Old companies performing like new companies — how curious

Posted: By Jon Peddie 02.01.19


After reading and reporting on the financial results of AMD and Intel, and reading Nvidia’s cautionary letter to its shareholders, I have been struck by the resiliency and dynamism of these companies. AMD and Intel are in their fifties, and Nvidia is 25. That may not be as old as say General Electric, Konica, or Bayer but those staid old firms can’t change direction in a decade let alone a quarter as the semiconductor firms do.

However, the market that has fueled the three processor companies has primarily been the PC and associated server market. All three of them tried and failed in the mobile market leaving it to Apple, Samsung, and Qualcomm. And those three haven’t done well in PC land.

And yet all six of them are jockeying to find space to grow where their competitors can't. Intel might even be ceding the PC market to AMD a bit, figuring the long-term growth prospects for PCs are not so great, so it’s looking for greener fields. But, for the past two decades, Intel has not demonstrated any skill at moving into new markets despite some astounding acquisitions. AMD doesn’t have the resources to be so adventurous and has concentrated in the past decade in getting its house in order and sharpening its focus. To that goal, the company has been fantastically successful. Five or six years ago, industry wisdom had it that AMD should RIP and today it has got Intel on the run looking in its rear-view mirror.

The fabulous explosive tablet and smartphone market have flattened or contracted, as the PC market did ten years ago and so Qualcomm and Samsung are entering the PC market while Apple tries to come up with the next great consumer product after giving up on autonomous cars. Meanwhile, Nvidia continues to rack up partnerships with all the car companies and eyes the data center. Intel thinks they own the data center and resents the intrusion by AMD, Nvidia, and ARM customers.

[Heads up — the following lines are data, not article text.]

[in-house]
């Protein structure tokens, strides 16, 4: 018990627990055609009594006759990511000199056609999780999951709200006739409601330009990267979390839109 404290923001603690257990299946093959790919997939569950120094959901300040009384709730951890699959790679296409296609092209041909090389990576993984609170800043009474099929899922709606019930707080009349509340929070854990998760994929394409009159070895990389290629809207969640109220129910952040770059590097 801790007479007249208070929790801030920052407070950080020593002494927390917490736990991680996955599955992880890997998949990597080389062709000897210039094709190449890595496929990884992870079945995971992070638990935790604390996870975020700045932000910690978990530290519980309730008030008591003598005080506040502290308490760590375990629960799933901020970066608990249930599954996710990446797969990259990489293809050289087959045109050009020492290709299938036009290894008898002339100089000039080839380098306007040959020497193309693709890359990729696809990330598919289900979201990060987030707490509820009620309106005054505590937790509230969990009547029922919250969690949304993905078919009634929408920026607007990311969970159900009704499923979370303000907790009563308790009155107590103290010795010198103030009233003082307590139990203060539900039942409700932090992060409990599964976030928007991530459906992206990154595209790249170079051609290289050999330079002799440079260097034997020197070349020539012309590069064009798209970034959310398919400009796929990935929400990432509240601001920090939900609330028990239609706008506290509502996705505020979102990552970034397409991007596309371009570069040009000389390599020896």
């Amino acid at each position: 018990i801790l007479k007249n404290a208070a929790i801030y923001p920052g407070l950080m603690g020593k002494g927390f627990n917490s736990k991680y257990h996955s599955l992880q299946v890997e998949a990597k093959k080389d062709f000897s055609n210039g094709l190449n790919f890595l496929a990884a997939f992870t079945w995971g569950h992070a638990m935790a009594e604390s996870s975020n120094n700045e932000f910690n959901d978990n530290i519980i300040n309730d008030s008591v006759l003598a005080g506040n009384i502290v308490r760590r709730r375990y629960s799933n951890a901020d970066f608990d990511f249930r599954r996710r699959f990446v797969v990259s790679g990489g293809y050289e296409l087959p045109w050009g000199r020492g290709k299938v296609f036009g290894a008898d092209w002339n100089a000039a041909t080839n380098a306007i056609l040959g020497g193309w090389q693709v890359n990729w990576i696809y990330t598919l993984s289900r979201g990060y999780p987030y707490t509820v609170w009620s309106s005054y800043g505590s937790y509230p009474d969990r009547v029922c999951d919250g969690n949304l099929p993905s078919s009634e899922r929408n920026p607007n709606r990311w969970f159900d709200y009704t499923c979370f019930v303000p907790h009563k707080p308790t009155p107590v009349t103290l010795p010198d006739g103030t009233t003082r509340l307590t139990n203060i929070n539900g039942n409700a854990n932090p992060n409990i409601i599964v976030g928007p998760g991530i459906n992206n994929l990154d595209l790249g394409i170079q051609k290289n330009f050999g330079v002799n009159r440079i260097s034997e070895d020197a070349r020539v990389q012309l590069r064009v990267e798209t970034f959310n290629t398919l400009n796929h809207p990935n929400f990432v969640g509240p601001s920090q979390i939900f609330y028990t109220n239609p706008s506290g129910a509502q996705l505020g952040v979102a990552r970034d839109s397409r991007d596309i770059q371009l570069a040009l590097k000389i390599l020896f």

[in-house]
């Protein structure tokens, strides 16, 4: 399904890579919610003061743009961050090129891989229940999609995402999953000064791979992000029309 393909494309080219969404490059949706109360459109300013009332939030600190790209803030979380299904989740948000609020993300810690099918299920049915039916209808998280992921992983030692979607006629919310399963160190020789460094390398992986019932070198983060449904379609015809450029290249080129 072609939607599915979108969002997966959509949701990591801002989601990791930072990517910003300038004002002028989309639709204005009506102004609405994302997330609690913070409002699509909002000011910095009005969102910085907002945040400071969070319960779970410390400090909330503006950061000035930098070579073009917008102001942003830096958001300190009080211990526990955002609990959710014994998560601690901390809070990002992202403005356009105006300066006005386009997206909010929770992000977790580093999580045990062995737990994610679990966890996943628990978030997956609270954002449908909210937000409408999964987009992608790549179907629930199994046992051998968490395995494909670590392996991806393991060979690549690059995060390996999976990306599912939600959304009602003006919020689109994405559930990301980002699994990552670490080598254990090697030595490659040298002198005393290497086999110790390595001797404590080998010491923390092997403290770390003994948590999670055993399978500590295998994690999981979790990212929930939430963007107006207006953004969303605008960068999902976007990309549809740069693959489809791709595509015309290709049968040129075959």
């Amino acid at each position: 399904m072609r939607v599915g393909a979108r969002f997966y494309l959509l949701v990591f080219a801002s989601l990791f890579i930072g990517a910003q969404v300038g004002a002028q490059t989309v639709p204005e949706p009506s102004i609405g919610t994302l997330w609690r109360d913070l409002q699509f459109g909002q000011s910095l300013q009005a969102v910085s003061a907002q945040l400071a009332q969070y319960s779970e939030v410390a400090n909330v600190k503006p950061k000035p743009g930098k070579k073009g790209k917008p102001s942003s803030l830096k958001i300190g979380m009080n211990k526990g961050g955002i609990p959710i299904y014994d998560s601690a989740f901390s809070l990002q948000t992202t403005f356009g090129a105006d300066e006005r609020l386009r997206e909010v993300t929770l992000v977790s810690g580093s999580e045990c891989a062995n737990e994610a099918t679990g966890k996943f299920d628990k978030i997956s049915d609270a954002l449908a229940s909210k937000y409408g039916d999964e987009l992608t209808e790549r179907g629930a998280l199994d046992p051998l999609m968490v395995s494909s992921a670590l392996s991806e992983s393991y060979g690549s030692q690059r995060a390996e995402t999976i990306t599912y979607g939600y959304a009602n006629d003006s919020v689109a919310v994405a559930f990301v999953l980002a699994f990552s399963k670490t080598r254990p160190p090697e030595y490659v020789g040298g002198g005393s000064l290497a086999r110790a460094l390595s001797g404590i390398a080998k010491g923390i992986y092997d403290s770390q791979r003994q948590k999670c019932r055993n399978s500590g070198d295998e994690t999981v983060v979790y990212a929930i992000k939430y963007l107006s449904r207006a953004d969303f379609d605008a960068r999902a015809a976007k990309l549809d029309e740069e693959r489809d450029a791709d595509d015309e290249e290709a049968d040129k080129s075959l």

The AI everywhere gold rush has finally leveled off as firms are learning what AI can and can’t do, and how hard it is to make it work, and then verify that is really is working. In the meantime, we content ourselves talking to Alexa.

And everyone is straining their necks trying to look over the horizon to see what’s next or looking around to see what millennials are doing and buying while waiting for China to start buying stuff again.

To say the industry is in fluctuation is an understatement, and it is in moments of change and disruption when the biggest opportunities are present. Fighting for one or two market share points in a static market is very expensive and not much fun, just ask Coca Cola and Pepsi. But grabbing a new application with a new processor that does or has the potential to take off, that’s exciting. And it excites Wall street too, as is evidenced by the crazy PEs some of the semiconductor companies are getting.

The semiconductor companies fight and grow with leading, some say bleeding, edge technologies. Most of the time they get it right and astound us. Sometimes the companies miss and when they do it’s big; billion-dollar three-year bets collapse while execs struggle to re-position, re-phrase, renew, keep their jobs by making some kind of lemonade.

Volatility is built-in to the system and it’s never going to change. The semiconductor industry won’t become mundane and flatten out like the automobile or bottling industries that turn out the same thing year after year wrapped in a shiny new cover. Semiconductors are inherently changeable and, so far, constantly improving. 

A smartphone, a PC, cloud-based computers have the power to challenge, entertain, expand knowledge, and most of all, trigger curiosity and curiosity makes magic.

We’re curious, I’m curious — what’s next, when will it get here, and who will own it? One thing for sure, those old semiconductor companies will be powering it. Now isn’t that curious?